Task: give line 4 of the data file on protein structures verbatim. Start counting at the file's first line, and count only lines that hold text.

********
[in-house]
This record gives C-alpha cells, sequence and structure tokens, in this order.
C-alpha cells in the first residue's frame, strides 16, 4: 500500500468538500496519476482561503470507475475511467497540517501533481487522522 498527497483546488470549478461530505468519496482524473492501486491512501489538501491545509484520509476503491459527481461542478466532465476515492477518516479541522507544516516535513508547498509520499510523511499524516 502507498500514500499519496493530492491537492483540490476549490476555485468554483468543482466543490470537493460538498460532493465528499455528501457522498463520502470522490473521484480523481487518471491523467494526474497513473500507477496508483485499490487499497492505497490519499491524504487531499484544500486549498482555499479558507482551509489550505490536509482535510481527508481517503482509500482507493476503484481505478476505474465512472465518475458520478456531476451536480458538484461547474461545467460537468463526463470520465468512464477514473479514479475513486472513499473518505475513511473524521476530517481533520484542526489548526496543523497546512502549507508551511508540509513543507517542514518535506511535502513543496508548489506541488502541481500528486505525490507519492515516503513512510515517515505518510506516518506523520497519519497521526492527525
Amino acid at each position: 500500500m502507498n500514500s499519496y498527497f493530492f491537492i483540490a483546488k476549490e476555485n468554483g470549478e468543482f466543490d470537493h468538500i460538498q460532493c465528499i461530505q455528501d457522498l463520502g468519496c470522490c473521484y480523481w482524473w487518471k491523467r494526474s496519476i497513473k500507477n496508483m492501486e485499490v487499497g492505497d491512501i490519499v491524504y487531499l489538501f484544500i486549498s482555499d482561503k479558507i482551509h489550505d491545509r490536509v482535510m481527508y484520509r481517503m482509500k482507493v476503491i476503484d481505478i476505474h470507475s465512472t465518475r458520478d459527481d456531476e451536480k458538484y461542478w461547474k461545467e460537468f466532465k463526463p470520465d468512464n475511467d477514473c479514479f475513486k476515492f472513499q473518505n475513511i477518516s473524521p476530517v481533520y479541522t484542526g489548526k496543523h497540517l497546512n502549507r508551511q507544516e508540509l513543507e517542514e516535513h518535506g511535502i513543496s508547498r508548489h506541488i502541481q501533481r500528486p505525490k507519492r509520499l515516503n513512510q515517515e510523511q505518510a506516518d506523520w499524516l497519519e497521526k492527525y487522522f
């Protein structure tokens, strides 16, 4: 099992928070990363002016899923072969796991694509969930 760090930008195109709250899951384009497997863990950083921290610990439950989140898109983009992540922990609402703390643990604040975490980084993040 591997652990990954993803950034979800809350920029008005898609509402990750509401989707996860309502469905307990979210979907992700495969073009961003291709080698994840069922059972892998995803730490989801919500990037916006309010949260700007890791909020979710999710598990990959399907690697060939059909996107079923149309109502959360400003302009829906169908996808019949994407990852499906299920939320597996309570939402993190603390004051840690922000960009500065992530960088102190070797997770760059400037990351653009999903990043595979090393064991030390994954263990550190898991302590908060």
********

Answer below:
Amino acid at each position: 500500500m502507498n500514500s499519496y498527497f493530492f491537492i483540490a483546488k476549490e476555485n468554483g470549478e468543482f466543490d470537493h468538500i460538498q460532493c465528499i461530505q455528501d457522498l463520502g468519496c470522490c473521484y480523481w482524473w487518471k491523467r494526474s496519476i497513473k500507477n496508483m492501486e485499490v487499497g492505497d491512501i490519499v491524504y487531499l489538501f484544500i486549498s482555499d482561503k479558507i482551509h489550505d491545509r490536509v482535510m481527508y484520509r481517503m482509500k482507493v476503491i476503484d481505478i476505474h470507475s465512472t465518475r458520478d459527481d456531476e451536480k458538484y461542478w461547474k461545467e460537468f466532465k463526463p470520465d468512464n475511467d477514473c479514479f475513486k476515492f472513499q473518505n475513511i477518516s473524521p476530517v481533520y479541522t484542526g489548526k496543523h497540517l497546512n502549507r508551511q507544516e508540509l513543507e517542514e516535513h518535506g511535502i513543496s508547498r508548489h506541488i502541481q501533481r500528486p505525490k507519492r509520499l515516503n513512510q515517515e510523511q505518510a506516518d506523520w499524516l497519519e497521526k492527525y487522522f